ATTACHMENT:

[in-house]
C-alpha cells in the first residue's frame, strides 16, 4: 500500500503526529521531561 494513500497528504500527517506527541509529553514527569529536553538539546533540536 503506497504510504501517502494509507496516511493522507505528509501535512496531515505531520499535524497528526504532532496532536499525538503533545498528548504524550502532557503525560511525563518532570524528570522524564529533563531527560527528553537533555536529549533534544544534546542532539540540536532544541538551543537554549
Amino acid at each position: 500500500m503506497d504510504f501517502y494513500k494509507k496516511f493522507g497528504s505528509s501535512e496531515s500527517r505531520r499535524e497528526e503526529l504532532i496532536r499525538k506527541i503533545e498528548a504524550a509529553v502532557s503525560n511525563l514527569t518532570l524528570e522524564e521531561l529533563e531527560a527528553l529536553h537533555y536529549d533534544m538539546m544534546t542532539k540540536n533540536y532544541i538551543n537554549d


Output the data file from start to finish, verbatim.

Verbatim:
[in-house]
C-alpha cells in the first residue's frame, strides 16, 4: 500500500503526529521531561 494513500497528504500527517506527541509529553514527569529536553538539546533540536 503506497504510504501517502494509507496516511493522507505528509501535512496531515505531520499535524497528526504532532496532536499525538503533545498528548504524550502532557503525560511525563518532570524528570522524564529533563531527560527528553537533555536529549533534544544534546542532539540540536532544541538551543537554549
Amino acid at each position: 500500500m503506497d504510504f501517502y494513500k494509507k496516511f493522507g497528504s505528509s501535512e496531515s500527517r505531520r499535524e497528526e503526529l504532532i496532536r499525538k506527541i503533545e498528548a504524550a509529553v502532557s503525560n511525563l514527569t518532570l524528570e522524564e521531561l529533563e531527560a527528553l529536553h537533555y536529549d533534544m538539546m544534546t542532539k540540536n533540536y532544541i538551543n537554549d